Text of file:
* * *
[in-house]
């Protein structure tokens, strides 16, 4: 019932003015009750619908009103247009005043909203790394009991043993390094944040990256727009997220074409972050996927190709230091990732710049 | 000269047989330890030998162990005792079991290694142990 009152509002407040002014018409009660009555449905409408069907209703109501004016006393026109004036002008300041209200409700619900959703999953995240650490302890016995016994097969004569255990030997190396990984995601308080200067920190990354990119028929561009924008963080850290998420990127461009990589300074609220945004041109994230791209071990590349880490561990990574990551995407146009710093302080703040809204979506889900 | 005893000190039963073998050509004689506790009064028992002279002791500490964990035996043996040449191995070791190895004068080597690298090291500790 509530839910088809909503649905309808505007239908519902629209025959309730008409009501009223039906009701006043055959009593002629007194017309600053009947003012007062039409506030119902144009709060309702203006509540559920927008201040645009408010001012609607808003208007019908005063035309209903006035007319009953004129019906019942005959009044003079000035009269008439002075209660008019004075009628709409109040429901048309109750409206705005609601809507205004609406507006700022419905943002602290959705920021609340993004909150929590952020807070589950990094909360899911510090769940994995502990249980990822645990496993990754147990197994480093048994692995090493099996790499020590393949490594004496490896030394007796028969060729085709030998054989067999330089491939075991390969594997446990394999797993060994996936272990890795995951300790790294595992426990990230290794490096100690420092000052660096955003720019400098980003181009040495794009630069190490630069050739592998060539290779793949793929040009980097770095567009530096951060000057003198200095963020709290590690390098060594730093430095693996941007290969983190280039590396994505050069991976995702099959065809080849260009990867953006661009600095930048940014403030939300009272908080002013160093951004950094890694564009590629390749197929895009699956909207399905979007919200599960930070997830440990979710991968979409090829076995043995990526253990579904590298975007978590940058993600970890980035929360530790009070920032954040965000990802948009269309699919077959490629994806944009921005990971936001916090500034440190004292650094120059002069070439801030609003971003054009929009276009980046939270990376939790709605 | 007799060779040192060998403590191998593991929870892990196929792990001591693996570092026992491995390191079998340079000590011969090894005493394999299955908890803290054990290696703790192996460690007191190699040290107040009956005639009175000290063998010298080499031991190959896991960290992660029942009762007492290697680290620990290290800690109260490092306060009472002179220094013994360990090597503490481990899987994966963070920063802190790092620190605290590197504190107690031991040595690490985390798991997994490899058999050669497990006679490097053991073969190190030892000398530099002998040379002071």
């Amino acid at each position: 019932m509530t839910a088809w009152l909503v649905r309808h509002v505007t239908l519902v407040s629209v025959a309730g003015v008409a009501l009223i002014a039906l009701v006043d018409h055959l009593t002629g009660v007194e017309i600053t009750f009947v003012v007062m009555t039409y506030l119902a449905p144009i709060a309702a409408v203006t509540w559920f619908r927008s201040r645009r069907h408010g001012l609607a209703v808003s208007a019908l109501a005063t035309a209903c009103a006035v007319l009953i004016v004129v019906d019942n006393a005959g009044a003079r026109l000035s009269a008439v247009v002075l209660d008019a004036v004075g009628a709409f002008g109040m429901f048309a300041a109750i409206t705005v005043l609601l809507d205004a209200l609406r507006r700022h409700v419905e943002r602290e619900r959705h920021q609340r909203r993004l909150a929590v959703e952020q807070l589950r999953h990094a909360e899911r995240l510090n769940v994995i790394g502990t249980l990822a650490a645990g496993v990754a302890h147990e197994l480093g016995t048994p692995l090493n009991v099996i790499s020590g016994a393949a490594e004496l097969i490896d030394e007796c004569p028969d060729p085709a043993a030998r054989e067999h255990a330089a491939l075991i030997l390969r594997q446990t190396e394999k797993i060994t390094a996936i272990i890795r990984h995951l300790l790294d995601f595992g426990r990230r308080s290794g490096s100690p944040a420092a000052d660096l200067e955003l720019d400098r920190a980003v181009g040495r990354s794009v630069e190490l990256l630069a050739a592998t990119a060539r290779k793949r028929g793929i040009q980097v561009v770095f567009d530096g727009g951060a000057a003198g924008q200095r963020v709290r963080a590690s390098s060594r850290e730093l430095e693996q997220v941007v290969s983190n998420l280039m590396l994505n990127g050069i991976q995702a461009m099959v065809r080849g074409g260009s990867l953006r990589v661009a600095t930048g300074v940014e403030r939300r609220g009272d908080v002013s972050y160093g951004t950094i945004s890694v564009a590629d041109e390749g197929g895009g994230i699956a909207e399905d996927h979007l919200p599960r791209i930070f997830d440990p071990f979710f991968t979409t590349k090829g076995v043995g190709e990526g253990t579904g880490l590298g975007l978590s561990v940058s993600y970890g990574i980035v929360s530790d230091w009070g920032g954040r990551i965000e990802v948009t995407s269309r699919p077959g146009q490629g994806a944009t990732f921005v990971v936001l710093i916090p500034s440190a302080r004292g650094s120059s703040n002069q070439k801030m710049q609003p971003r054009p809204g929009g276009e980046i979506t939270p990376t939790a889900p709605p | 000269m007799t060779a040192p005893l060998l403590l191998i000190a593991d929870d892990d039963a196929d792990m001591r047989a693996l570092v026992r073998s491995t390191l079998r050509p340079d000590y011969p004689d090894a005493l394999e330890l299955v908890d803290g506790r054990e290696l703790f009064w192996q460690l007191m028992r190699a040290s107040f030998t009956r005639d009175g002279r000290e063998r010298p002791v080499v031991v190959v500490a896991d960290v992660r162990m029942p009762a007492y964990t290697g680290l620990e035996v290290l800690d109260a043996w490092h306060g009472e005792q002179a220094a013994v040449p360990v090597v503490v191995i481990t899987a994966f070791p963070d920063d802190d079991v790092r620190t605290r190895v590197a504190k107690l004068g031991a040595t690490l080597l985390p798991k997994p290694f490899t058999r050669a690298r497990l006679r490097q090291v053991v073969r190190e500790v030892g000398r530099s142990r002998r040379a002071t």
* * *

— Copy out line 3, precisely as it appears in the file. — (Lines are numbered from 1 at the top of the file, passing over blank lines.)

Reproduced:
């Amino acid at each position: 019932m509530t839910a088809w009152l909503v649905r309808h509002v505007t239908l519902v407040s629209v025959a309730g003015v008409a009501l009223i002014a039906l009701v006043d018409h055959l009593t002629g009660v007194e017309i600053t009750f009947v003012v007062m009555t039409y506030l119902a449905p144009i709060a309702a409408v203006t509540w559920f619908r927008s201040r645009r069907h408010g001012l609607a209703v808003s208007a019908l109501a005063t035309a209903c009103a006035v007319l009953i004016v004129v019906d019942n006393a005959g009044a003079r026109l000035s009269a008439v247009v002075l209660d008019a004036v004075g009628a709409f002008g109040m429901f048309a300041a109750i409206t705005v005043l609601l809507d205004a209200l609406r507006r700022h409700v419905e943002r602290e619900r959705h920021q609340r909203r993004l909150a929590v959703e952020q807070l589950r999953h990094a909360e899911r995240l510090n769940v994995i790394g502990t249980l990822a650490a645990g496993v990754a302890h147990e197994l480093g016995t048994p692995l090493n009991v099996i790499s020590g016994a393949a490594e004496l097969i490896d030394e007796c004569p028969d060729p085709a043993a030998r054989e067999h255990a330089a491939l075991i030997l390969r594997q446990t190396e394999k797993i060994t390094a996936i272990i890795r990984h995951l300790l790294d995601f595992g426990r990230r308080s290794g490096s100690p944040a420092a000052d660096l200067e955003l720019d400098r920190a980003v181009g040495r990354s794009v630069e190490l990256l630069a050739a592998t990119a060539r290779k793949r028929g793929i040009q980097v561009v770095f567009d530096g727009g951060a000057a003198g924008q200095r963020v709290r963080a590690s390098s060594r850290e730093l430095e693996q997220v941007v290969s983190n998420l280039m590396l994505n990127g050069i991976q995702a461009m099959v065809r080849g074409g260009s990867l953006r990589v661009a600095t930048g300074v940014e403030r939300r609220g009272d908080v002013s972050y160093g951004t950094i945004s890694v564009a590629d041109e390749g197929g895009g994230i699956a909207e399905d996927h979007l919200p599960r791209i930070f997830d440990p071990f979710f991968t979409t590349k090829g076995v043995g190709e990526g253990t579904g880490l590298g975007l978590s561990v940058s993600y970890g990574i980035v929360s530790d230091w009070g920032g954040r990551i965000e990802v948009t995407s269309r699919p077959g146009q490629g994806a944009t990732f921005v990971v936001l710093i916090p500034s440190a302080r004292g650094s120059s703040n002069q070439k801030m710049q609003p971003r054009p809204g929009g276009e980046i979506t939270p990376t939790a889900p709605p | 000269m007799t060779a040192p005893l060998l403590l191998i000190a593991d929870d892990d039963a196929d792990m001591r047989a693996l570092v026992r073998s491995t390191l079998r050509p340079d000590y011969p004689d090894a005493l394999e330890l299955v908890d803290g506790r054990e290696l703790f009064w192996q460690l007191m028992r190699a040290s107040f030998t009956r005639d009175g002279r000290e063998r010298p002791v080499v031991v190959v500490a896991d960290v992660r162990m029942p009762a007492y964990t290697g680290l620990e035996v290290l800690d109260a043996w490092h306060g009472e005792q002179a220094a013994v040449p360990v090597v503490v191995i481990t899987a994966f070791p963070d920063d802190d079991v790092r620190t605290r190895v590197a504190k107690l004068g031991a040595t690490l080597l985390p798991k997994p290694f490899t058999r050669a690298r497990l006679r490097q090291v053991v073969r190190e500790v030892g000398r530099s142990r002998r040379a002071t």